M.R.I. – Scouting for Deer using Most Recent InformationAugust 5th, 2011 by Grant Woods
It’s the time of year when my scouting for the upcoming season reaches a frenzied state. Scouting is simply an effort by the hunter to significantly increase his/her odds of observing and or harvesting the gender and age class deer of their choice. My mission is to harvest mature (4 year old or older) bucks. These bucks typically have a smaller core area and are extremely difficult to hunt without alerting them to your presence.
I’m constantly looking at Reconyx images, thinking about buck patterns I’ve learned about while managing the property during past years, etc. It’s critical to understand how bucks use the food, cover, and water resources available within their core area. Certainly some mature bucks will make trips outside their core area, but these trips can’t be predicted, and therefore can’t be counted on for the hunter to be successful.
Observations and data from past years are important in understanding how deer generally use a property. However, to place a stand so that mature bucks will walk within 40 yards requires M.R.I. – Most Recent Information.
The horrific drought that is currently ongoing in many states provides the perfect illustration for the value of M.R.I. Obviously sources of water that have been available in the past may not exist this fall. In some areas there may have been so many sources of water that bucks weren’t using any source of water regularly enough to establish a detectable pattern. That may not be the case this year and sources of water may provide the best option to pattern mature bucks.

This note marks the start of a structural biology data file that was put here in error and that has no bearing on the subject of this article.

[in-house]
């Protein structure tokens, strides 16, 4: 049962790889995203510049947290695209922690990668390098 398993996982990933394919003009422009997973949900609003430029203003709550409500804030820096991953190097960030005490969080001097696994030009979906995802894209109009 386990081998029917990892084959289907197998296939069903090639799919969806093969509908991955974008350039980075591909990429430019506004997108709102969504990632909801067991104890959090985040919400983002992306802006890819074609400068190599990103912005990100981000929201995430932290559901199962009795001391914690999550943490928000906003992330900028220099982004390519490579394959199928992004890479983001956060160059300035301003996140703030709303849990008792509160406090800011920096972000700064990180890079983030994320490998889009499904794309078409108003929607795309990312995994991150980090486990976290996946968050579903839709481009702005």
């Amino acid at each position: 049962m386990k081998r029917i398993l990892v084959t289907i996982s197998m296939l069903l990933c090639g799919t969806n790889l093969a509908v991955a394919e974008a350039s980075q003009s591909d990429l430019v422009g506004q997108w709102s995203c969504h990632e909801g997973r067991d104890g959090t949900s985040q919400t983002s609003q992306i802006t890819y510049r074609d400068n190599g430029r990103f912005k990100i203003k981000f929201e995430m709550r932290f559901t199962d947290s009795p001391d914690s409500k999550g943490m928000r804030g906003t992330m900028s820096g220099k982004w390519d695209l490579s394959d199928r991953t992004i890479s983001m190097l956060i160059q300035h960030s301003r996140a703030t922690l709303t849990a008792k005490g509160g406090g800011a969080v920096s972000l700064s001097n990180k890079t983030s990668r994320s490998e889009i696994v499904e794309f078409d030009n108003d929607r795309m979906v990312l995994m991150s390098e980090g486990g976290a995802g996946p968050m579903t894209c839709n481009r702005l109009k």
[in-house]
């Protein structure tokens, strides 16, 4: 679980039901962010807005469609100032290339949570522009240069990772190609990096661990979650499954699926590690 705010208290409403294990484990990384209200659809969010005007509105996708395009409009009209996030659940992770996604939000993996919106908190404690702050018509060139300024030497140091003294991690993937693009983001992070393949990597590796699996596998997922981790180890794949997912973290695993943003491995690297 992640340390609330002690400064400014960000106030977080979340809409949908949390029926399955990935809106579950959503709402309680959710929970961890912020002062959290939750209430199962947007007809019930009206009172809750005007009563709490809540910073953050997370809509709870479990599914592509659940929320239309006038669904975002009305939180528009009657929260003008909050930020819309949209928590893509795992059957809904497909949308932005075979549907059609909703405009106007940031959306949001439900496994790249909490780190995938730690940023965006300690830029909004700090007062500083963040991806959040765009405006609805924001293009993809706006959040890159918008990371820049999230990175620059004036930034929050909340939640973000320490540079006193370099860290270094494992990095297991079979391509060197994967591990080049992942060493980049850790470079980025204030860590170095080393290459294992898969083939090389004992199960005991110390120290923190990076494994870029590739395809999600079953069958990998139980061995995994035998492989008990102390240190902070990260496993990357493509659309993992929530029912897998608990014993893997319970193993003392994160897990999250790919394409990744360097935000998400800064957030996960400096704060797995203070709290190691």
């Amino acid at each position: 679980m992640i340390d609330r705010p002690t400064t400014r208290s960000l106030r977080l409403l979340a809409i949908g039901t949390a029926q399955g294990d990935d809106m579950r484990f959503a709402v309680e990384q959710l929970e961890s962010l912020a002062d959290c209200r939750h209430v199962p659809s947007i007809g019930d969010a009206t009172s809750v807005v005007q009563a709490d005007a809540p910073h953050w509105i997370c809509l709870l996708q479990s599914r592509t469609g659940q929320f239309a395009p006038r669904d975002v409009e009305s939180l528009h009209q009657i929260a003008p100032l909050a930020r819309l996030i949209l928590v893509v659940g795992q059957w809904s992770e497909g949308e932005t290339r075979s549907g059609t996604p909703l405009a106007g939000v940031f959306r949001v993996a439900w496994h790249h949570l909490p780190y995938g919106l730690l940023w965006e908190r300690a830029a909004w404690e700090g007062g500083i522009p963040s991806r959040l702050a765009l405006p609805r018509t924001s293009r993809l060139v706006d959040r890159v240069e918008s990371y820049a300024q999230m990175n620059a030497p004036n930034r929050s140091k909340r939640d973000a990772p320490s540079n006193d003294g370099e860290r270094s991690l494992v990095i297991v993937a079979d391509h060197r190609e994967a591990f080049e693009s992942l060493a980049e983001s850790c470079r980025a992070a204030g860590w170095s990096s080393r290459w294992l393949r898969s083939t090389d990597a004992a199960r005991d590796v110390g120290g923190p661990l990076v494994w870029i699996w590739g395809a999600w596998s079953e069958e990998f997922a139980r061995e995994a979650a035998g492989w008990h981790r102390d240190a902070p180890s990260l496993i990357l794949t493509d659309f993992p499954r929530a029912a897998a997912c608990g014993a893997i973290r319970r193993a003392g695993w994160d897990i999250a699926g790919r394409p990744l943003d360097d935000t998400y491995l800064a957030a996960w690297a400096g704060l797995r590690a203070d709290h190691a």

Food is another factor that may have very limited distribution in areas impacted by the drought. The images above are from the same food plot, taken during the same time of year. The local deer density didn’t increase that much from one year to the next. However, the growing conditions changed significantly! Growing conditions were average to slightly better than average during 2010. It was the 4th driest and the hottest July on record at the same location during 2011. Certainly deer feeding patterns will change from 2010 and 2011. Stand locations that were productive during 2010 may be a biological desert during 2011.
However, using M.R.I. to scout, 2011 may be a better hunting year. Finding the limited food and water resources may make for some fantastic stand locations!
By definition, M.R.I. changes rapidly. Don’t count on data from last year to place your stands this year. If you do, you might be watching a biological desert.
Growing (and hunting) Deer together,